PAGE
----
The field of psychology is constantly changing to reflect new research and social trends. Positive psychology and attachment theory, for example, are two relatively new areas that have attracted interest. Moreover, neurological research has led to a new understanding of human behavior, causing psychologists to abandon previously held notions about what shapes an individual’s personality. Because the study of psychology is dynamic, constantly reinventing itself, it is hard to compile a definitive list of the top books.
Nevertheless, the following five titles are classic works that should be read by anyone seeking to know more about the field of psychology.
1. “Man’s Search for Meaning” by Victor Frankl
A memoir based on Frankl’s experience of forced labor during the Holocaust, “Man’s Search for Meaning” contends that even though human beings cannot avoid suffering, we are able to derive meaning from it. His theory of human drive, logotherapy, argues against Freud’s notion that the primary drive in life is pleasure, positing instead that humans quest to find meaning in our experience.
2. “The Social Animal” by Elliot Aronson
Aronson uses case studies gleaned from popular and political culture to explore the motives for human behavior. This textbook is widely commended for its ability to apply theory and classic experiments in psychology to practical situations so that an ordinary reader can understand and identify with what would be otherwise difficult concepts. It is an excellent book for the beginner who wants to learn the proper terminology and get an overview of the field.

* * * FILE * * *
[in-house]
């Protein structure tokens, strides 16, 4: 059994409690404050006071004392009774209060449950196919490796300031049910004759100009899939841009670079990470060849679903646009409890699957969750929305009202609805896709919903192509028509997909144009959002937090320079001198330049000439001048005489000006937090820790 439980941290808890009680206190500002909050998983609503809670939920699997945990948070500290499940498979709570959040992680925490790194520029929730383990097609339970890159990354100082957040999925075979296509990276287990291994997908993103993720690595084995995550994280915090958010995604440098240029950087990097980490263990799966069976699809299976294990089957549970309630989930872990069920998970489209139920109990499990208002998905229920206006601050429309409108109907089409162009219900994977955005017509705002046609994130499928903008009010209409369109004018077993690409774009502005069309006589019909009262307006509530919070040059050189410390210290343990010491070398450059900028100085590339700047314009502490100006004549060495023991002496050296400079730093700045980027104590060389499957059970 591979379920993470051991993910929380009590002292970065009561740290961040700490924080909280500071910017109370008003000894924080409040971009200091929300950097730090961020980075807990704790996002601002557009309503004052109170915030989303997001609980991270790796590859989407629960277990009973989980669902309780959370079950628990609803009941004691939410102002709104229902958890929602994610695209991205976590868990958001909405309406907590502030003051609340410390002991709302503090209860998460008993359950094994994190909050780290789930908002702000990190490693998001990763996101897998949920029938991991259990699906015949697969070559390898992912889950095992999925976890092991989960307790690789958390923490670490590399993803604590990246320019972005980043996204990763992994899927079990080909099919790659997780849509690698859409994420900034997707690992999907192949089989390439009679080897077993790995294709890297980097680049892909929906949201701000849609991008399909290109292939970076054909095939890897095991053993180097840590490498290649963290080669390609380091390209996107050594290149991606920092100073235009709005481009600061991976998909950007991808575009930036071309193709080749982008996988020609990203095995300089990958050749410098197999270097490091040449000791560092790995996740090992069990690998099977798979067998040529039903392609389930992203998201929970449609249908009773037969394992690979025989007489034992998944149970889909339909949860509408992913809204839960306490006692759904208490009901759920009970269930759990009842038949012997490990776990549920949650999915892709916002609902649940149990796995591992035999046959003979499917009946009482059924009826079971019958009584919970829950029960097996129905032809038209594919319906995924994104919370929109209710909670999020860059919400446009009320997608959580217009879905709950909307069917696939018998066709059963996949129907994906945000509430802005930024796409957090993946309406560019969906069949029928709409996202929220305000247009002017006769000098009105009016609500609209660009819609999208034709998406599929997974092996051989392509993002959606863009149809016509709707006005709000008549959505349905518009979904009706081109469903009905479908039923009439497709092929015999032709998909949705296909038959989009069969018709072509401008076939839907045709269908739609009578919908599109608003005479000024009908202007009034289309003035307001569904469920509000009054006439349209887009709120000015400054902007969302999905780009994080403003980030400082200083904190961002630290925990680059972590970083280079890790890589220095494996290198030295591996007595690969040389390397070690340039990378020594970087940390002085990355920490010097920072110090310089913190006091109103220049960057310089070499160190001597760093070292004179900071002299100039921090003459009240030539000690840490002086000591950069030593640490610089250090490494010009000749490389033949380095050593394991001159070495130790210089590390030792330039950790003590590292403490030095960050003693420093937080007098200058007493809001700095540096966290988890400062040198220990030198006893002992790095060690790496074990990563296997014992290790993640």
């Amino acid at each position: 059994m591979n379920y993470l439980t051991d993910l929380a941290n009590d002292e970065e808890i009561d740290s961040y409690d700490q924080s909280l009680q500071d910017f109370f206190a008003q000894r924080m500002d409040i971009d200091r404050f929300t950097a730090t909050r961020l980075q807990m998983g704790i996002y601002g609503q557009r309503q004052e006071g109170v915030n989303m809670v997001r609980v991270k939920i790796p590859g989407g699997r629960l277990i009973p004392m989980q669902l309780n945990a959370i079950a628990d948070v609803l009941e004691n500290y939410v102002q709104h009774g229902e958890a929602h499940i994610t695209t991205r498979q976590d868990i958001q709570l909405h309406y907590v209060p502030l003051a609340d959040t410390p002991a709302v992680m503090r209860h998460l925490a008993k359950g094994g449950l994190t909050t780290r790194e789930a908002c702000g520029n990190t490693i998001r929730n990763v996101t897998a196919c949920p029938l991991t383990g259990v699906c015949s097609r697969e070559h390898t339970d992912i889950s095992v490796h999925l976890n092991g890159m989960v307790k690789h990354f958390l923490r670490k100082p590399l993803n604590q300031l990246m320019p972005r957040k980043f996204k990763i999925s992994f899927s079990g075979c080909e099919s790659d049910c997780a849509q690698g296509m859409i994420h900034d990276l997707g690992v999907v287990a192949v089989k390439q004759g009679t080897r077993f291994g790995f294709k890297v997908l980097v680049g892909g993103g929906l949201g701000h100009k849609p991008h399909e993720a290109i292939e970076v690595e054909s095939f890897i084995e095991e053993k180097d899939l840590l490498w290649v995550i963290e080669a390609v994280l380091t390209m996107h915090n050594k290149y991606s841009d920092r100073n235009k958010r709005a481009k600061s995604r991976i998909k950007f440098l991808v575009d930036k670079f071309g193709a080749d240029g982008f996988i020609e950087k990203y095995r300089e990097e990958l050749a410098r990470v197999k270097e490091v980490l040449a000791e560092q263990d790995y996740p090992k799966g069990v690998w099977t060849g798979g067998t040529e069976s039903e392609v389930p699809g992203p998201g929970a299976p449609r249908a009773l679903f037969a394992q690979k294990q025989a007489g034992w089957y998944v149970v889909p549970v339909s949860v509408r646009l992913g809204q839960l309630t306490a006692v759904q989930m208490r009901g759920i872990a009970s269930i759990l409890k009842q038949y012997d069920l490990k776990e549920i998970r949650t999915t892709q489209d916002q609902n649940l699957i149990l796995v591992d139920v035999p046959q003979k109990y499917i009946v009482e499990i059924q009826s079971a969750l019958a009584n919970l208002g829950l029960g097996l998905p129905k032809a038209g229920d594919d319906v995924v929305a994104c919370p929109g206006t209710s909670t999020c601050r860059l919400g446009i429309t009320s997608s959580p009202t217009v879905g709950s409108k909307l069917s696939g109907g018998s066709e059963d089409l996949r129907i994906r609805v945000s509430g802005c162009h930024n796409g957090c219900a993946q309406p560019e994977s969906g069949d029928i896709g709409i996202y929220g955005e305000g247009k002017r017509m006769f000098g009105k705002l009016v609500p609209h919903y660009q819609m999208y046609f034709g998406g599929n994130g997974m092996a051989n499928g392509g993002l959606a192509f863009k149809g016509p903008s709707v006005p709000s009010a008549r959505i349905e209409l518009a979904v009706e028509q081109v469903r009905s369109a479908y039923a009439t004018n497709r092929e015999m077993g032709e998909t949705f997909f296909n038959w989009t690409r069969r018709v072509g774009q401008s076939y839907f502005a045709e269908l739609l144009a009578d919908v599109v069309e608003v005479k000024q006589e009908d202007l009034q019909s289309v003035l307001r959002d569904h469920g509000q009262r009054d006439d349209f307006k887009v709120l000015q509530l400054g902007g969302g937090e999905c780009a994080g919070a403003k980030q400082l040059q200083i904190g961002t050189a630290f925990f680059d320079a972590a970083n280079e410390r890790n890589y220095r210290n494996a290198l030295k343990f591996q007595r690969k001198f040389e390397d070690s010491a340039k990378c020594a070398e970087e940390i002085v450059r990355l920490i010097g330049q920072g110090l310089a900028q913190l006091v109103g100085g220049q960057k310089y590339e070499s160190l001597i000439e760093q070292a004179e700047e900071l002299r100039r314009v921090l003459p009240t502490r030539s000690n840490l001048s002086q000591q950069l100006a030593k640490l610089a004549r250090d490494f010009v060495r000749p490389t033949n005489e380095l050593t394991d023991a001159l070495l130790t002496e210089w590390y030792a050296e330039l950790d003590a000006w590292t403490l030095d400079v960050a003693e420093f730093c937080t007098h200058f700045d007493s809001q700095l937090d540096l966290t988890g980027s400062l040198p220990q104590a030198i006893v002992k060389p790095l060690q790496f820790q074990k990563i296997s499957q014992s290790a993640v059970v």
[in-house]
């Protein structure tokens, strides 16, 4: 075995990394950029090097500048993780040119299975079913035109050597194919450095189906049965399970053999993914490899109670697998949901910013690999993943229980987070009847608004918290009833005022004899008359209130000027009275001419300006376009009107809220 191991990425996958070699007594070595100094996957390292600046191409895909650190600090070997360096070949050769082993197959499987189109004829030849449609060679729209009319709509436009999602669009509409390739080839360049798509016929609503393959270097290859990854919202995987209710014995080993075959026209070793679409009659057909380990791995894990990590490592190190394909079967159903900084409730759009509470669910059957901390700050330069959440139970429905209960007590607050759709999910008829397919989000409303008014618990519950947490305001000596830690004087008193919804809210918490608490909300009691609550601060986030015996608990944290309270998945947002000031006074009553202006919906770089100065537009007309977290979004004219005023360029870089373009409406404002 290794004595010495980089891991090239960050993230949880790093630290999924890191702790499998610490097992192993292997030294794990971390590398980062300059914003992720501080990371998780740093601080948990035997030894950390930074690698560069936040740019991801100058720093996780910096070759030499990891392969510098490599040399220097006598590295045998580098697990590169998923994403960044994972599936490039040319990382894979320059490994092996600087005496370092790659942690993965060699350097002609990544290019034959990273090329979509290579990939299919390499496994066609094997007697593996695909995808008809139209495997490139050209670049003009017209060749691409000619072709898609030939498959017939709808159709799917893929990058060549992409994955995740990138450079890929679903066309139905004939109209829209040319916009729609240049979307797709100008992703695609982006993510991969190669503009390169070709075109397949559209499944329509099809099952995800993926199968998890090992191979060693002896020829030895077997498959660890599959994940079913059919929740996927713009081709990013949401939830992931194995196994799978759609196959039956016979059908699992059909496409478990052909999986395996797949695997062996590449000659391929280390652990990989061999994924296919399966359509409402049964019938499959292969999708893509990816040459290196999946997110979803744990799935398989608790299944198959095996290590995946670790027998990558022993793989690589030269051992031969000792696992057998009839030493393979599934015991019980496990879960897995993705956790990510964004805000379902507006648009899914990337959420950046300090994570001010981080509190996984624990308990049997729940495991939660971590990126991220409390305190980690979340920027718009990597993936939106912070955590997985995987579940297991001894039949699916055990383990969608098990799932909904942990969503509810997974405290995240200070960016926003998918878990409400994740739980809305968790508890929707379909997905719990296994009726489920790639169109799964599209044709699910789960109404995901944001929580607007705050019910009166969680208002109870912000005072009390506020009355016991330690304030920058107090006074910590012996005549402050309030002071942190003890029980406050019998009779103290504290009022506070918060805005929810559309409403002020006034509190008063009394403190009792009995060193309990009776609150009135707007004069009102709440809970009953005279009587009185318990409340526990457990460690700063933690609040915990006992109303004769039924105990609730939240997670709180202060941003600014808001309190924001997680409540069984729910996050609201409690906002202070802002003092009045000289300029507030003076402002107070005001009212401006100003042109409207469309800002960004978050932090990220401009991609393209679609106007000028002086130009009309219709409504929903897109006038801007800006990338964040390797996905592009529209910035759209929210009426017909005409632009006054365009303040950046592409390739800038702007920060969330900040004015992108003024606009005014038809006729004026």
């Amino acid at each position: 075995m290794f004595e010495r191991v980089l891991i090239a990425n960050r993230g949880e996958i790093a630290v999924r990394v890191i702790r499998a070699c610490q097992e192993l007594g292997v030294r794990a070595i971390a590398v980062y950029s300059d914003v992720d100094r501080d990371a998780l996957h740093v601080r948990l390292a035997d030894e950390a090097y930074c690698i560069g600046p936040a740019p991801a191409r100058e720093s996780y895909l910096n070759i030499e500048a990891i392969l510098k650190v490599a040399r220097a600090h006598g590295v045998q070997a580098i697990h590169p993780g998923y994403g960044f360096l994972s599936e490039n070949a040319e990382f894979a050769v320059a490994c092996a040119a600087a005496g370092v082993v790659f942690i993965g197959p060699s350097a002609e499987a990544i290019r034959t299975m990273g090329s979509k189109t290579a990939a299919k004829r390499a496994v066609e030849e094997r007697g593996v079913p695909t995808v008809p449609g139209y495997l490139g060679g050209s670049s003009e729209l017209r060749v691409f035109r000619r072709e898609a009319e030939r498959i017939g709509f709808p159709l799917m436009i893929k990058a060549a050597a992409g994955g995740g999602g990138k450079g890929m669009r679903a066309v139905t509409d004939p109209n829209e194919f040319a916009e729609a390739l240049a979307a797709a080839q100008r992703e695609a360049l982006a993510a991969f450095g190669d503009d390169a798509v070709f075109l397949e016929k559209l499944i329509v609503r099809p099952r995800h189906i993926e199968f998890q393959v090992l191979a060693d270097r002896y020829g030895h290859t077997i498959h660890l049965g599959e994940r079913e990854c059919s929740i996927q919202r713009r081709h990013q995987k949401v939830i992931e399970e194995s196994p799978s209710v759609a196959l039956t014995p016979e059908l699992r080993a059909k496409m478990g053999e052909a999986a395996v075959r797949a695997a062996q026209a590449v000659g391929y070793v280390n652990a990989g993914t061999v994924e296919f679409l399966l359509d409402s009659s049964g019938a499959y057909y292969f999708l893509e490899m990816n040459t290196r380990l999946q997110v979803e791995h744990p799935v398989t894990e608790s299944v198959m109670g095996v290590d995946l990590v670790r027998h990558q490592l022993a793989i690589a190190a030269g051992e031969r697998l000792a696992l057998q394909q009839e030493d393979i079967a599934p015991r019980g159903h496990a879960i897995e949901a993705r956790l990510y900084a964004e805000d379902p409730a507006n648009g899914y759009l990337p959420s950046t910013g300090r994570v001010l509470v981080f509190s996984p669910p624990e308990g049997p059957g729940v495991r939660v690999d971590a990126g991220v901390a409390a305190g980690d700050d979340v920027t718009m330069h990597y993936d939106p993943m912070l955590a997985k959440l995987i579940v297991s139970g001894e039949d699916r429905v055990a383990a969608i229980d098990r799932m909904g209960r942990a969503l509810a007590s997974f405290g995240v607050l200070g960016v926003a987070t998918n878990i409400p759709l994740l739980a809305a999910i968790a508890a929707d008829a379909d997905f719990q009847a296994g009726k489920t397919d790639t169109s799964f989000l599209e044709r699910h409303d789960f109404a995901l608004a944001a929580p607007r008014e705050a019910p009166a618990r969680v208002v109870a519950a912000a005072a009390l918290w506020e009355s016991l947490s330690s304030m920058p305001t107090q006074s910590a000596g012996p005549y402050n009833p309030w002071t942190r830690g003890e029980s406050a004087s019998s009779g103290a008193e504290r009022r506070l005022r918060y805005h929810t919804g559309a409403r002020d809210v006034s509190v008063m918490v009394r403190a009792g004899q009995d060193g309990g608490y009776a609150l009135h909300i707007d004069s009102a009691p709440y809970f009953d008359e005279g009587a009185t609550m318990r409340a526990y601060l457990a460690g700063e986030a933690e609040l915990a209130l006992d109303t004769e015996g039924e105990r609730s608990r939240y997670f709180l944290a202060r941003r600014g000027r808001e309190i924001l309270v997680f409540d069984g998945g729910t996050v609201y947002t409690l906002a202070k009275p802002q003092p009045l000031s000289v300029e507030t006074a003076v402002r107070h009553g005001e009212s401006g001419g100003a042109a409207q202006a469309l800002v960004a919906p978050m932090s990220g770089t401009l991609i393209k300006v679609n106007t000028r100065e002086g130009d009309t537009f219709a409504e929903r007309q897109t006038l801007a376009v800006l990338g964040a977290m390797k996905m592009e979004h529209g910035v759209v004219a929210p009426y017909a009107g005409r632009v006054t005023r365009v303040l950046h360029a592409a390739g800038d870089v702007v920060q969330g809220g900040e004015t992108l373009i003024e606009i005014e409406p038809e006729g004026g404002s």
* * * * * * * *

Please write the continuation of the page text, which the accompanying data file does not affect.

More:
3. “Cognitive Psychology” by Ulric Neisser
Known as the “father of cognitive psychology,” Neisser presents an alternative to behaviorism, where people are simply acted upon by stimuli, arguing instead that individuals are dynamic systems who can transform experience in diverse ways. Neisser’s ideas have led to the use of neuroscience to determine how the brain processes information. This text provides the foundation for a whole generation of subsequent cognitive research and practice.
4. “How to Talk So Kids Will Listen and Listen So Kids Will Talk” by Adele Faber and Elaine Mazlish
Faber and Mazlish’s parenting guide is a transformative work that has done much to shape our contemporary understanding of how to relate to children with empathy. The book asks adults to be motivated by a child’s intrinsic sense of worth rather than by a desire to exert authority over them. It is an essential book for parents and professionals in the field of child psychology.
5. “The Interpretation of Dreams” by Sigmund Freud
Finally, Sigmund Freud’s classic text, originally published in 1900, is an important look at the role of the unconscious in shaping human behavior. “The Interpretation of Dreams” has been instrumental in shaping the development of psychoanalytic theory and practice. Whether you love Freud or hate him, this text is essential to understanding the field of clinical psychology.
An overview of classic literature is crucial to becoming knowledgeable about any field of study. After reading these five books, individuals will have more than enough information to branch out and explore the theories and movements that constitute the exciting field of psychology.